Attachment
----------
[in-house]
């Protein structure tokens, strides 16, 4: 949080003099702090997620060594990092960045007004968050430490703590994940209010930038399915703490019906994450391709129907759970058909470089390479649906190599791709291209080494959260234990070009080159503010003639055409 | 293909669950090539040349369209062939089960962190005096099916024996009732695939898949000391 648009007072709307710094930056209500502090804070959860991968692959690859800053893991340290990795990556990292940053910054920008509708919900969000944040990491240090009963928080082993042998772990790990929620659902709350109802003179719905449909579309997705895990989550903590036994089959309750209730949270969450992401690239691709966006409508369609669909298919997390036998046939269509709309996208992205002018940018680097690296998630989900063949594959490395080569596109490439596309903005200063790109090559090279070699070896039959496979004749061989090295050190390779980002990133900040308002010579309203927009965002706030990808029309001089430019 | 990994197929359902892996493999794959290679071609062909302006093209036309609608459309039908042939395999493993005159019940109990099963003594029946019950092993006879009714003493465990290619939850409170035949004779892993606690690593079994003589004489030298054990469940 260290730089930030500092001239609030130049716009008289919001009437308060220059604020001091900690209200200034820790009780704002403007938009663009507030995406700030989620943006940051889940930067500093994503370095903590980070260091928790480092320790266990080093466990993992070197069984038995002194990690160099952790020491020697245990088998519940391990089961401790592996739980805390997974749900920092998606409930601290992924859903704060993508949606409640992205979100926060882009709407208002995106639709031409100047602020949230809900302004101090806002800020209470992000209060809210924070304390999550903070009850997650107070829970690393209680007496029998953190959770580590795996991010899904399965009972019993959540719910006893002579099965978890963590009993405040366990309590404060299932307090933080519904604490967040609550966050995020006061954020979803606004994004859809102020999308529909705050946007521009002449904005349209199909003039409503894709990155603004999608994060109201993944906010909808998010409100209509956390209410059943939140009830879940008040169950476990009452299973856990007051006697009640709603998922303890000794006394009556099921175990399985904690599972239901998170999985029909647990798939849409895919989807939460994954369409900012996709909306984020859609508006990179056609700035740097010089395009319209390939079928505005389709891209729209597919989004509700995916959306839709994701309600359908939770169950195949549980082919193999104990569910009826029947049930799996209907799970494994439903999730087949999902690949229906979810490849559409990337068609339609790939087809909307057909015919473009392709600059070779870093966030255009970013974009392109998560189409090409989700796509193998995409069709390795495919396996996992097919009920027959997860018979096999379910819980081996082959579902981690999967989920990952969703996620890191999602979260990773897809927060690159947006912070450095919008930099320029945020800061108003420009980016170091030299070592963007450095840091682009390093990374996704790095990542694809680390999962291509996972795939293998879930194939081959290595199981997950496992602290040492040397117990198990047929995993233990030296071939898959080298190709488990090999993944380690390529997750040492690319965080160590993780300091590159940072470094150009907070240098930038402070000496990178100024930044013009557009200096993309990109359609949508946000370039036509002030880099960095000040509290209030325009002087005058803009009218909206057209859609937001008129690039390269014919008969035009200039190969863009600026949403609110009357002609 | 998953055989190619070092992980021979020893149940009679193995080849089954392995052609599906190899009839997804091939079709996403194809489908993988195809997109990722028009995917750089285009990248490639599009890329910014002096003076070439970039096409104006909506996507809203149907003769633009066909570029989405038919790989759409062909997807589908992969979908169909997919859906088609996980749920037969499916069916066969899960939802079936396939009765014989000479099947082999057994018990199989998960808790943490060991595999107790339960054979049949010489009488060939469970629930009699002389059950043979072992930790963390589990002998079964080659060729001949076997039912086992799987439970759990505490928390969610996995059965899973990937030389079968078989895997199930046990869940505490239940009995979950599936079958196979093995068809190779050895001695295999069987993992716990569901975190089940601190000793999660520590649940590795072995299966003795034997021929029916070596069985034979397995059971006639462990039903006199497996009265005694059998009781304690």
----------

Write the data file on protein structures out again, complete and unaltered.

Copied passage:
[in-house]
């Protein structure tokens, strides 16, 4: 949080003099702090997620060594990092960045007004968050430490703590994940209010930038399915703490019906994450391709129907759970058909470089390479649906190599791709291209080494959260234990070009080159503010003639055409 | 293909669950090539040349369209062939089960962190005096099916024996009732695939898949000391 648009007072709307710094930056209500502090804070959860991968692959690859800053893991340290990795990556990292940053910054920008509708919900969000944040990491240090009963928080082993042998772990790990929620659902709350109802003179719905449909579309997705895990989550903590036994089959309750209730949270969450992401690239691709966006409508369609669909298919997390036998046939269509709309996208992205002018940018680097690296998630989900063949594959490395080569596109490439596309903005200063790109090559090279070699070896039959496979004749061989090295050190390779980002990133900040308002010579309203927009965002706030990808029309001089430019 | 990994197929359902892996493999794959290679071609062909302006093209036309609608459309039908042939395999493993005159019940109990099963003594029946019950092993006879009714003493465990290619939850409170035949004779892993606690690593079994003589004489030298054990469940 260290730089930030500092001239609030130049716009008289919001009437308060220059604020001091900690209200200034820790009780704002403007938009663009507030995406700030989620943006940051889940930067500093994503370095903590980070260091928790480092320790266990080093466990993992070197069984038995002194990690160099952790020491020697245990088998519940391990089961401790592996739980805390997974749900920092998606409930601290992924859903704060993508949606409640992205979100926060882009709407208002995106639709031409100047602020949230809900302004101090806002800020209470992000209060809210924070304390999550903070009850997650107070829970690393209680007496029998953190959770580590795996991010899904399965009972019993959540719910006893002579099965978890963590009993405040366990309590404060299932307090933080519904604490967040609550966050995020006061954020979803606004994004859809102020999308529909705050946007521009002449904005349209199909003039409503894709990155603004999608994060109201993944906010909808998010409100209509956390209410059943939140009830879940008040169950476990009452299973856990007051006697009640709603998922303890000794006394009556099921175990399985904690599972239901998170999985029909647990798939849409895919989807939460994954369409900012996709909306984020859609508006990179056609700035740097010089395009319209390939079928505005389709891209729209597919989004509700995916959306839709994701309600359908939770169950195949549980082919193999104990569910009826029947049930799996209907799970494994439903999730087949999902690949229906979810490849559409990337068609339609790939087809909307057909015919473009392709600059070779870093966030255009970013974009392109998560189409090409989700796509193998995409069709390795495919396996996992097919009920027959997860018979096999379910819980081996082959579902981690999967989920990952969703996620890191999602979260990773897809927060690159947006912070450095919008930099320029945020800061108003420009980016170091030299070592963007450095840091682009390093990374996704790095990542694809680390999962291509996972795939293998879930194939081959290595199981997950496992602290040492040397117990198990047929995993233990030296071939898959080298190709488990090999993944380690390529997750040492690319965080160590993780300091590159940072470094150009907070240098930038402070000496990178100024930044013009557009200096993309990109359609949508946000370039036509002030880099960095000040509290209030325009002087005058803009009218909206057209859609937001008129690039390269014919008969035009200039190969863009600026949403609110009357002609 | 998953055989190619070092992980021979020893149940009679193995080849089954392995052609599906190899009839997804091939079709996403194809489908993988195809997109990722028009995917750089285009990248490639599009890329910014002096003076070439970039096409104006909506996507809203149907003769633009066909570029989405038919790989759409062909997807589908992969979908169909997919859906088609996980749920037969499916069916066969899960939802079936396939009765014989000479099947082999057994018990199989998960808790943490060991595999107790339960054979049949010489009488060939469970629930009699002389059950043979072992930790963390589990002998079964080659060729001949076997039912086992799987439970759990505490928390969610996995059965899973990937030389079968078989895997199930046990869940505490239940009995979950599936079958196979093995068809190779050895001695295999069987993992716990569901975190089940601190000793999660520590649940590795072995299966003795034997021929029916070596069985034979397995059971006639462990039903006199497996009265005694059998009781304690």